An aboriginal tale of crime, love, war and post-traumatic stress disorder, “Cherry,” the latest from Marvel Studios directors Joe and Anthony Russo, attempts to be a modern-day mash-up of “Taxi Driver” and “Jarhead.” The film is a highly stylized take on one man’s process of coping with PTSD after serving in Iraq and the repercussions it has on the people around him. It is predominantly a work with little substance but a plethora of substance abuse.
“Cherry” stars Tom Holland as an unnamed Iraq veteran and opioid addict and is based on the memoir of the same name by Nico Walker. Holland’s take on the complex and sarcastic Cherry is brilliant, there is no way around that. Holland performs, or more appropriately transforms himself, through a methodical process to not just represent the character but to become him. Holland is funny, dark, precarious, lazy, but most of all, he is real. Holland’s ability to entice feelings is something remarkable for the young actor, who is by far at his career-best in this film.
On the topic of performances, there is another positive in the light of Ciara Bravo, who plays Holland’s love-interest, as well as Michael Gandolfini, who plays Cousin Joe, a friend of Holland’s character. Bravo, as with Holland, performs with her body and not her words, screaming in pain in light of her beloved’s painkiller addiction and then falling into an addiction herself. It’s traumatic yet touching how two people who have never worked together can portray such a unique sense of bonding and power. Gandolfini, on the other hand, represents the comedic relief of the film. His character doesn’t entail transformative or methodical acting, and he relies on wit and quips to balance the seriousness of the film.
“Cherry” seems to be a film unlike any other from the very beginning. A crane shot swings in as we are pulled into Cleveland through a red color-grade, landing on Holland as he exits a minimalistic house, his head buzzed, his face covered in scars and his profane and cynic voice-over booming in the background. This image is almost pleasing as Holland enters proudly into the frame. His presence saves the film from further failure, as slow-motion dutch-angles and framing are overused as the film goes on.
“Cherry” is structured in six parts — “Prologue,” “When Life was Beginning, I Saw You,” “Basic,” “Cherry,” “Home” and “Epilogue.” The prologue and epilogue serve their entitled purpose of introducing the audience to the character and then closing out the film, but they are nothing more than that.
To speak positively, though, the film’s strongest feature is its portrayal of the Iraq War and combat seen through Holland’s role as a medic. The section also entitled “Cherry” utilizes a wide frame and picturesque landscapes to help immerse the viewer into the combat and the emotion of the period. Cameras move swiftly through deserts as Holland and friends dodge bullets and save lives, to an extent at least. Quite literally, “Cherry” from “Cherry” is by far some of the best war footage depicted in the past decade.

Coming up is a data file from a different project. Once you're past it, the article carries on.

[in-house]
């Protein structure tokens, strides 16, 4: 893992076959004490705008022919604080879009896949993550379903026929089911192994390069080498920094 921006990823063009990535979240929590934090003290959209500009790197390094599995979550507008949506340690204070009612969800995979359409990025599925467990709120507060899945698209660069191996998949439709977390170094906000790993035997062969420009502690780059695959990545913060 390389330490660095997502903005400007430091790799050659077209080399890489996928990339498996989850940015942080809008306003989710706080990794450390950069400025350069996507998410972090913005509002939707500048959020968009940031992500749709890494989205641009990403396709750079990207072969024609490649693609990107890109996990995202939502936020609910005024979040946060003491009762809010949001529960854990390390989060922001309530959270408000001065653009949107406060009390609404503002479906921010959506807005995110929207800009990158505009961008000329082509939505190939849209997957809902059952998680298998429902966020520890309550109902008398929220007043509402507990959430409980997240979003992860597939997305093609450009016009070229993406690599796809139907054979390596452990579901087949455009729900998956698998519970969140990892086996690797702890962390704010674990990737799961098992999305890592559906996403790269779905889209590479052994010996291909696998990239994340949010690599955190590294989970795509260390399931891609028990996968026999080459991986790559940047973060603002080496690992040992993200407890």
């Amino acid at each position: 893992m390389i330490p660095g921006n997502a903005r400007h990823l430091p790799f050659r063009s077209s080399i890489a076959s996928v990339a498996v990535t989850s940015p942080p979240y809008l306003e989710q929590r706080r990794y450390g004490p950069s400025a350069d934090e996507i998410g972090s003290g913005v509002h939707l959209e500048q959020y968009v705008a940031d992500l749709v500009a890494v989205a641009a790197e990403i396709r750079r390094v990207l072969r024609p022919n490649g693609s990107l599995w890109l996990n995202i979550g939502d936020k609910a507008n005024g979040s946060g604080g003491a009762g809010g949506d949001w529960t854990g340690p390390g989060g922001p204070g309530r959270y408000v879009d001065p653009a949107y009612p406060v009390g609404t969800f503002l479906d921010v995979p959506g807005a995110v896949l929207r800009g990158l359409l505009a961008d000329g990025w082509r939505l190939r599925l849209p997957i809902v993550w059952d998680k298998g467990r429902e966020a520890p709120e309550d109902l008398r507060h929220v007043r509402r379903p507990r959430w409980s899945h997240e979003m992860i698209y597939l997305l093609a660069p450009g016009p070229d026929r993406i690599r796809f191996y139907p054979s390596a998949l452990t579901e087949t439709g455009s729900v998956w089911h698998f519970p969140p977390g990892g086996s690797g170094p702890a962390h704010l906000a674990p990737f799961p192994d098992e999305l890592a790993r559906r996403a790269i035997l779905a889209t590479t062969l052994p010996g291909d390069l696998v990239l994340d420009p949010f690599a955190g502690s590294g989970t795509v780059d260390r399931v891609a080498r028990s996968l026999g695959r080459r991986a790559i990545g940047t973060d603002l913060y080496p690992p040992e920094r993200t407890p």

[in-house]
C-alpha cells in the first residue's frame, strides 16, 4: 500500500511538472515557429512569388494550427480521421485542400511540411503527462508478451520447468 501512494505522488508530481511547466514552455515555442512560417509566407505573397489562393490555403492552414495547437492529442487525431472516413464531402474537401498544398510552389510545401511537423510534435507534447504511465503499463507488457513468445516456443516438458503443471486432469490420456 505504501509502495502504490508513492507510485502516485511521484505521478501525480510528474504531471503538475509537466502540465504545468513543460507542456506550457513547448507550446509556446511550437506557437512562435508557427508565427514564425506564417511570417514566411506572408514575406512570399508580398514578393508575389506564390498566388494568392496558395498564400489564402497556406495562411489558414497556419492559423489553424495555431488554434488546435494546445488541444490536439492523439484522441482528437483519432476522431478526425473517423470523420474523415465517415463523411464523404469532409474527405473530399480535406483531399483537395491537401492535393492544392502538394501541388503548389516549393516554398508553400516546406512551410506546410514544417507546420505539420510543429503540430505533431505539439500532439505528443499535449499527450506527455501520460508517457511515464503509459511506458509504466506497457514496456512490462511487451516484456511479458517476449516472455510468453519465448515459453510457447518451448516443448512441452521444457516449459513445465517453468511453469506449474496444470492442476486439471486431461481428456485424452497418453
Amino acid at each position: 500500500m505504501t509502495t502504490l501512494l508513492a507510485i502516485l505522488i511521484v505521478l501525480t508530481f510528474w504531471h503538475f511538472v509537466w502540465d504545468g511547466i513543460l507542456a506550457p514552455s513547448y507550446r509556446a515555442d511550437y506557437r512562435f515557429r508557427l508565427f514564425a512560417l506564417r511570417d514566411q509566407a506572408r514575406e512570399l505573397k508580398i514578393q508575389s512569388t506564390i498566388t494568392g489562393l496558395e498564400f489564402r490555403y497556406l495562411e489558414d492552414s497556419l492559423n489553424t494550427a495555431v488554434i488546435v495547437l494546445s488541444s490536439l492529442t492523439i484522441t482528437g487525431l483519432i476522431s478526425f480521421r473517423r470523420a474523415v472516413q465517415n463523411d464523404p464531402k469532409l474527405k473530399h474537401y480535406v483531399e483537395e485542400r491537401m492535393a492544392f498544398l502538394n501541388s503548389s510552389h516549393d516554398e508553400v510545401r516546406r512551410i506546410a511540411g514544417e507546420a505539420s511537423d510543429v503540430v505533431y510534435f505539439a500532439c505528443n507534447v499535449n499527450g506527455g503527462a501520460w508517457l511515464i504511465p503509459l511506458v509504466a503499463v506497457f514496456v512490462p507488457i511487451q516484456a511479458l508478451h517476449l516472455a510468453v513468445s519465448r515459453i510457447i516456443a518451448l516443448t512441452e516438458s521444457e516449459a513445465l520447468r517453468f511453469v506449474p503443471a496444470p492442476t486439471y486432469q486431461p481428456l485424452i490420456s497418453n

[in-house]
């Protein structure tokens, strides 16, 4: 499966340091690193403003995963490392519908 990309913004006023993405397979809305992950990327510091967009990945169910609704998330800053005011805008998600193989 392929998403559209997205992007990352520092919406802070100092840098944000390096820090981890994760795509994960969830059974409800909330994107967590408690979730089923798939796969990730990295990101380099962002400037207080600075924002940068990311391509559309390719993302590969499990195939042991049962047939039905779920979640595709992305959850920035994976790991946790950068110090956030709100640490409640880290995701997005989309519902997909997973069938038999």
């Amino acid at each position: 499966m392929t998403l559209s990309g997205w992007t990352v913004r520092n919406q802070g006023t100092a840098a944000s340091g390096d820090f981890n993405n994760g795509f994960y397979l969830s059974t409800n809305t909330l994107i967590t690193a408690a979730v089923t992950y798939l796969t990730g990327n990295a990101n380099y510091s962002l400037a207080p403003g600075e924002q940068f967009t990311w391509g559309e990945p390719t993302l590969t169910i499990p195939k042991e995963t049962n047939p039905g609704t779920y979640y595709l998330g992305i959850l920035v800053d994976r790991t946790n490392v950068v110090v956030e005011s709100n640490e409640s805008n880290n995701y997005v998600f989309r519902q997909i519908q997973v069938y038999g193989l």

This is unfortunate because the other parts of the film suffer from an overdose of style and illusion. Style is never a bad thing when it comes to film. A certain style helps filmmakers distinguish themselves in their works and can give a film a sense of feeling. This can be seen with the different camera angles and framing during the basic training segment of the film. A 4:3 frame creates the claustrophobic and “no-escape” feeling signifying Holland’s character’s state of mind — more or less, the actual reality of basic training. The style becomes overdone, though, along with the Russo brothers’ use of a red filter to highlight transitions and irrelevant slow-motion sequences. Such techniques may have been utilized to help depict Cherry’s state of mind, when on drugs or not, but there comes a point when style becomes favored over the actual substance of the film.
As mentioned earlier, “Cherry” at its core comes off as a college-aged “Taxi Driver” due to Holland’s blatant physical look and behavior, as well as the film’s gritty violence. Herein lies what “Cherry” fails at the most: pretending to be something it is not.
“Cherry” beholds an incredible cast and stellar performances but is burdened by its prioritization of imaginative and illusory appeal over a contextual foundation. Holland achieves a grand mastery of methodical acting, but the film fails to captivate an audience.